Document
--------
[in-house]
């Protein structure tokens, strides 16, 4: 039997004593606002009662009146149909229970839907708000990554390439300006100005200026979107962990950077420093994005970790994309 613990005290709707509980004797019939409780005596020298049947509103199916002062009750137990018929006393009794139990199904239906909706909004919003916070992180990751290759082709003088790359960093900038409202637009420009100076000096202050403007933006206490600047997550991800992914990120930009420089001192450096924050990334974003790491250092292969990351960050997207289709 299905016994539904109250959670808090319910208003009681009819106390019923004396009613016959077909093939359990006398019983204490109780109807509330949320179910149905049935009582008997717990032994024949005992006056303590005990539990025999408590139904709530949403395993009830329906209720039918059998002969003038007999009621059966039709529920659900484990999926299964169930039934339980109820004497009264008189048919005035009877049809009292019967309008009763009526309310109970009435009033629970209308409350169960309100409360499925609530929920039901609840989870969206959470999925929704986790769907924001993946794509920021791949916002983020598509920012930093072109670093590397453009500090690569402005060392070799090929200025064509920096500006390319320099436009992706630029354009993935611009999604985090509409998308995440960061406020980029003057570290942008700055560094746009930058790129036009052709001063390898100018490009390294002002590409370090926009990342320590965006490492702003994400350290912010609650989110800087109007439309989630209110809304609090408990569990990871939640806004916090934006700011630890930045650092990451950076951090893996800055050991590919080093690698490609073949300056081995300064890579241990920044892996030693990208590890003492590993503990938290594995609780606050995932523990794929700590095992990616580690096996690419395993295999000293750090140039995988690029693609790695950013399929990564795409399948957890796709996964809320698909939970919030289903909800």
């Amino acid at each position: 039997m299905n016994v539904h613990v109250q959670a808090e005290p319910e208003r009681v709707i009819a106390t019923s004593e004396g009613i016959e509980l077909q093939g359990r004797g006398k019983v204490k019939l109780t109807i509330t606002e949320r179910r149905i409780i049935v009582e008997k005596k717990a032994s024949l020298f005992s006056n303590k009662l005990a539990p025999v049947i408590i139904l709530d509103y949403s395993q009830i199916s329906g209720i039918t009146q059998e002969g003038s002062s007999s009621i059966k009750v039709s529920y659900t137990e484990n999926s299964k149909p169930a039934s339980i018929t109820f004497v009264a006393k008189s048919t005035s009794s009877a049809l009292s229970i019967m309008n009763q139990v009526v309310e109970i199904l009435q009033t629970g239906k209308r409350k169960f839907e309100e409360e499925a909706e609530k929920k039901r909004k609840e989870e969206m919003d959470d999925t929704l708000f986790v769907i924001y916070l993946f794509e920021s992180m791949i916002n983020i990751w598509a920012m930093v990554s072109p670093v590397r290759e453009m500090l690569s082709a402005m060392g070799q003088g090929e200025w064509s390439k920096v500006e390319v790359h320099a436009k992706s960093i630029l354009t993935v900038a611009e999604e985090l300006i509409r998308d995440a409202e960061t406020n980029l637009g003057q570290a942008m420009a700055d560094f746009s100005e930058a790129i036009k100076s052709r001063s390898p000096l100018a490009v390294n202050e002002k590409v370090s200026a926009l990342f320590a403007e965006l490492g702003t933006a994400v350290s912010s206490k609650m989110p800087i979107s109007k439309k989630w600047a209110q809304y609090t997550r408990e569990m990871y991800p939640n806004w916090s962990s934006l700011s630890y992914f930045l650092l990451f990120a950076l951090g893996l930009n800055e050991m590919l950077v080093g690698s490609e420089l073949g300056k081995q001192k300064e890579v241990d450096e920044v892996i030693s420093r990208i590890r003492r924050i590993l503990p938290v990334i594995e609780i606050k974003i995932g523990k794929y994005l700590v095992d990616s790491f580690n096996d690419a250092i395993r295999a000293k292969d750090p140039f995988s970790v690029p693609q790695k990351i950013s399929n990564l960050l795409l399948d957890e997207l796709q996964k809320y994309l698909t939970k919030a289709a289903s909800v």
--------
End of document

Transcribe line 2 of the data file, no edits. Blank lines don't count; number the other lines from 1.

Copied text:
């Protein structure tokens, strides 16, 4: 039997004593606002009662009146149909229970839907708000990554390439300006100005200026979107962990950077420093994005970790994309 613990005290709707509980004797019939409780005596020298049947509103199916002062009750137990018929006393009794139990199904239906909706909004919003916070992180990751290759082709003088790359960093900038409202637009420009100076000096202050403007933006206490600047997550991800992914990120930009420089001192450096924050990334974003790491250092292969990351960050997207289709 299905016994539904109250959670808090319910208003009681009819106390019923004396009613016959077909093939359990006398019983204490109780109807509330949320179910149905049935009582008997717990032994024949005992006056303590005990539990025999408590139904709530949403395993009830329906209720039918059998002969003038007999009621059966039709529920659900484990999926299964169930039934339980109820004497009264008189048919005035009877049809009292019967309008009763009526309310109970009435009033629970209308409350169960309100409360499925609530929920039901609840989870969206959470999925929704986790769907924001993946794509920021791949916002983020598509920012930093072109670093590397453009500090690569402005060392070799090929200025064509920096500006390319320099436009992706630029354009993935611009999604985090509409998308995440960061406020980029003057570290942008700055560094746009930058790129036009052709001063390898100018490009390294002002590409370090926009990342320590965006490492702003994400350290912010609650989110800087109007439309989630209110809304609090408990569990990871939640806004916090934006700011630890930045650092990451950076951090893996800055050991590919080093690698490609073949300056081995300064890579241990920044892996030693990208590890003492590993503990938290594995609780606050995932523990794929700590095992990616580690096996690419395993295999000293750090140039995988690029693609790695950013399929990564795409399948957890796709996964809320698909939970919030289903909800």